Printing Money at Private Equity Firms

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Coming into the New Year, I highlighted private equity firms as a 2017 investment theme that I felt had a strong chance to outperform the market and most sectors.

It just seemed natural that these high-profile, quasi-banks that have many tentacles of revenue generation would have their day in the sun when the business conditions for monetizing portfolio assets improved. As it stands, the landscape for most business sub-sectors of these publicly traded partnerships improved in the fourth quarter of 2016 and that momentum is picking up speed in the first quarter of 2017.

With the stock market reaching new all-time highs, fueled by improving earnings, ongoing stock repurchases and a good dose of merger and acquisition activity, a few big ticket initial public offerings (IPOs) are finding their way into the welcome arms of buyers. Most recently, Blackstone Group LP (BX) listed Invitation Homes (INVH) as an initial public offering. The deal raised $1.54 billion in the largest residential REIT offering since Paramount Group Inc.’s $2.29 billion IPO in 2014. At the same time, Blackstone maintained its 73% stake in the company. And Apollo Global Management LLC (APO) raised $1.1 billion from its IPO of annuity seller Athene (ATH) in December to rank as the second-biggest company to debut in 2016.

The deals, along with strong showings in all of their lines of business, greased the Q4 earnings for Blackstone and Apollo as each company beat Wall Street forecasts for top- and bottom-line results to send their respective stock prices to new 52-week highs. At the same time, both companies declared sizable quarterly cash distributions, further rewarding shareholders. Blackstone will pay out a 47-cent distribution, putting its current yield at 6.2%, while Apollo declared a 45-cent payout that produces a current yield of 8.2%.

Typically, these firms reserve their larger quarterly payouts for the second half of the year. Because they are structured as partnerships, the quarterly distributions will vary, sometimes widely. But with what could be a big year ahead for private equity firms to “exit” portfolio holdings profitably, the run in these stocks likely has just begun.

And the party doesn’t end with these two sector leaders, as measured by market cap. At Cash Machine, I recently added a third name in the private equity space that pays an outsized current yield of 11.7% and its leaders publicly stated they are comfortable with the current distribution policy. That should be music to every income investor’s ears when hunting for high-yield stocks that stand to benefit from rising inflation, increasing deal flow in a market with a growing appetite for IPOs, spin-offs, mergers and harvesting gains from private sales of assets. For details about what my Cash Machine newsletter offers, please click here.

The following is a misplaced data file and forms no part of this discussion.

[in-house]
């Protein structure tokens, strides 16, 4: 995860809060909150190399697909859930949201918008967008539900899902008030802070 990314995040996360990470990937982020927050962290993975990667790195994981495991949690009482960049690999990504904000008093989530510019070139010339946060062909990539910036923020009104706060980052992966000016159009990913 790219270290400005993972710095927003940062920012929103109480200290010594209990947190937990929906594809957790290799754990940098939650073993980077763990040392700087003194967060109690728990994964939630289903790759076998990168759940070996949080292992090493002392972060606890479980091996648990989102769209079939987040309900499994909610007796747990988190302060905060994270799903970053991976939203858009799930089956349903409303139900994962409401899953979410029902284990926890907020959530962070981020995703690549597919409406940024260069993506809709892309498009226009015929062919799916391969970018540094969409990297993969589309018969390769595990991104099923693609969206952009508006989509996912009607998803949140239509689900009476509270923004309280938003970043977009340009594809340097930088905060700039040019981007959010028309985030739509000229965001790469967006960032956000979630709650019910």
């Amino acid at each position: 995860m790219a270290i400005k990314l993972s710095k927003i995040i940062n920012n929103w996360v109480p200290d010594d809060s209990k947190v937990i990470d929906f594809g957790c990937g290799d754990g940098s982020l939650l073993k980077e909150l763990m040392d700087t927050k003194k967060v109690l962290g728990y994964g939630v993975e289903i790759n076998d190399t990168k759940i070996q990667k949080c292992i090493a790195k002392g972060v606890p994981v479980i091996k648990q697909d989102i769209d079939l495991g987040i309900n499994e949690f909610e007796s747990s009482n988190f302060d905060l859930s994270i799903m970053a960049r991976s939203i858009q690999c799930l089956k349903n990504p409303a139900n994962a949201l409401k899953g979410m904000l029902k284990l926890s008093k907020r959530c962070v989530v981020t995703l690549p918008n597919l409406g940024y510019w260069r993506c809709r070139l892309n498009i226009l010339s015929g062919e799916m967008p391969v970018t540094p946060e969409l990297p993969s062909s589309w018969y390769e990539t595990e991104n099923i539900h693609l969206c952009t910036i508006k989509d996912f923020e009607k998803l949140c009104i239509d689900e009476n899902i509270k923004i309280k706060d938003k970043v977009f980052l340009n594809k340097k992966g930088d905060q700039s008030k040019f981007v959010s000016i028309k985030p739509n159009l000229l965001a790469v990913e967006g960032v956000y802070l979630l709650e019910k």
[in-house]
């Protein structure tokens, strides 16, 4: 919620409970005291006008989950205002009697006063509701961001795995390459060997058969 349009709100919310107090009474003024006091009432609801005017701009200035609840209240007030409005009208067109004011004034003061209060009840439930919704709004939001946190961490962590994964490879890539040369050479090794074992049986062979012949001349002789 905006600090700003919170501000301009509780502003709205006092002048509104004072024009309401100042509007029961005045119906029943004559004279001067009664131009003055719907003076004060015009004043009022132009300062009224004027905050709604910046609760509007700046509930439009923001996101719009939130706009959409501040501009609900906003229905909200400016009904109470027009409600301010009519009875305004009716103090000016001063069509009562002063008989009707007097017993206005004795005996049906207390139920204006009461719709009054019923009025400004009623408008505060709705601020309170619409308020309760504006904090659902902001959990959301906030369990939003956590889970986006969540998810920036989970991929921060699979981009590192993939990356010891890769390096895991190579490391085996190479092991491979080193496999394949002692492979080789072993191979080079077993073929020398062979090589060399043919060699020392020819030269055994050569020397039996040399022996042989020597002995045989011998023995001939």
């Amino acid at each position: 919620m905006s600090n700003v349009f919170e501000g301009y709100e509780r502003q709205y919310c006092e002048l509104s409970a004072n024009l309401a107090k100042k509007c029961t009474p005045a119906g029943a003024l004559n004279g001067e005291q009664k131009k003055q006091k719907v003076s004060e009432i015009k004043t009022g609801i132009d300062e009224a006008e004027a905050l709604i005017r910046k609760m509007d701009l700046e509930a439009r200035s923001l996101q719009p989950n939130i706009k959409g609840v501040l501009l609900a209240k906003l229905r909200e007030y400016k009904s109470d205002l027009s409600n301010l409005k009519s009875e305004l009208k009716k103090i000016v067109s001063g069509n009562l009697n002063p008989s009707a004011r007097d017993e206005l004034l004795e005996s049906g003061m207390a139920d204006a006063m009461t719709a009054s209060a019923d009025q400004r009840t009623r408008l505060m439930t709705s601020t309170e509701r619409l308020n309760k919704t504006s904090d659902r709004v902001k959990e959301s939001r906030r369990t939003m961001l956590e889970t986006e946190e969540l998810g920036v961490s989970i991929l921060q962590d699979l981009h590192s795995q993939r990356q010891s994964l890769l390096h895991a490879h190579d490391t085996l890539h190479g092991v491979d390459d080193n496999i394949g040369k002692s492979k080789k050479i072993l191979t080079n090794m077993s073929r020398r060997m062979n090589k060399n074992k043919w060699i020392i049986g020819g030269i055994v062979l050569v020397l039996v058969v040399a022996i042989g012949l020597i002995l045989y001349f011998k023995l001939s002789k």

Not surprisingly, it is a very exciting time to be involved in the private equity sector where the fundamentals are strengthening much faster than at commercial banks. And though interest rates have edged higher, the cost of capital remains relatively cheap, giving private equity firms very attractive terms for financing acquisition of new assets.

The one-year annual return for the S&P Listed Private Equity Index (SPLPEQTY) is 24.75%, or roughly twice the return of the S&P 500. From the five-year chart below, it is clear the sector is just now getting back to levels not seen since mid-2015 when the IPO market all but dried up with the massive correction in energy, commodities, European banks and distressed debt markets. Those markets have enjoyed varying levels of recovery. Private equity firms and the markets in which they navigate generally are non-liquid or devoid of exchanges.

What’s nice about the private equity sector is that for the many publicly traded companies and other specialty finance companies that I track in that arena, yields range from 3.6% to 11.7%. The sector also could be a huge beneficiary of financial deregulation and the pro-business stance advocated by President Trump. “The Art of the Deal” describes succinctly how these companies operate. When you have two of the smartest guys in the room, Leon Black for Apollo and Steve Schwarzman for Blackstone, managing very sophisticated enterprises where the price of entry used to be reserved solely for the ultra-rich, it should be obvious to investors that at some point it makes sense to invest alongside these and other nimble private equity companies. Indeed, all of these stocks seem to be on the rise.

In case you missed it, I encourage you to read my e-letter article from last week about how global manufacturing improvements are benefiting large economies.